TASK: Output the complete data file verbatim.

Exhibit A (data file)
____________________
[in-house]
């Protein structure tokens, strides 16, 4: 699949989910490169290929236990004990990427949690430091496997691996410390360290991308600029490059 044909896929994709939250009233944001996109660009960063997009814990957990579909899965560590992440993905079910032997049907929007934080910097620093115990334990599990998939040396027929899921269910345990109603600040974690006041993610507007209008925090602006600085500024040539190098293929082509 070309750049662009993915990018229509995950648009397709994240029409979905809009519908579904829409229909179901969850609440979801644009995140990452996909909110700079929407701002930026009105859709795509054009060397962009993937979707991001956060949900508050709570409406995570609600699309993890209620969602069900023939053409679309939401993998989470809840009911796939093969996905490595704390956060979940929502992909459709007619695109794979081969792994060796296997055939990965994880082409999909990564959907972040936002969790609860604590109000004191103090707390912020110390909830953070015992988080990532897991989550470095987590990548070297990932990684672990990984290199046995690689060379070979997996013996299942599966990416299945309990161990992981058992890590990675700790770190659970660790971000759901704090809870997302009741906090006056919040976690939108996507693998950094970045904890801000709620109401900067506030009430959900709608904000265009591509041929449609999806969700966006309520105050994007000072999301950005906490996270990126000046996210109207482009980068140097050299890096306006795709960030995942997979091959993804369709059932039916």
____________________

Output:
[in-house]
């Protein structure tokens, strides 16, 4: 699949989910490169290929236990004990990427949690430091496997691996410390360290991308600029490059 044909896929994709939250009233944001996109660009960063997009814990957990579909899965560590992440993905079910032997049907929007934080910097620093115990334990599990998939040396027929899921269910345990109603600040974690006041993610507007209008925090602006600085500024040539190098293929082509 070309750049662009993915990018229509995950648009397709994240029409979905809009519908579904829409229909179901969850609440979801644009995140990452996909909110700079929407701002930026009105859709795509054009060397962009993937979707991001956060949900508050709570409406995570609600699309993890209620969602069900023939053409679309939401993998989470809840009911796939093969996905490595704390956060979940929502992909459709007619695109794979081969792994060796296997055939990965994880082409999909990564959907972040936002969790609860604590109000004191103090707390912020110390909830953070015992988080990532897991989550470095987590990548070297990932990684672990990984290199046995690689060379070979997996013996299942599966990416299945309990161990992981058992890590990675700790770190659970660790971000759901704090809870997302009741906090006056919040976690939108996507693998950094970045904890801000709620109401900067506030009430959900709608904000265009591509041929449609999806969700966006309520105050994007000072999301950005906490996270990126000046996210109207482009980068140097050299890096306006795709960030995942997979091959993804369709059932039916």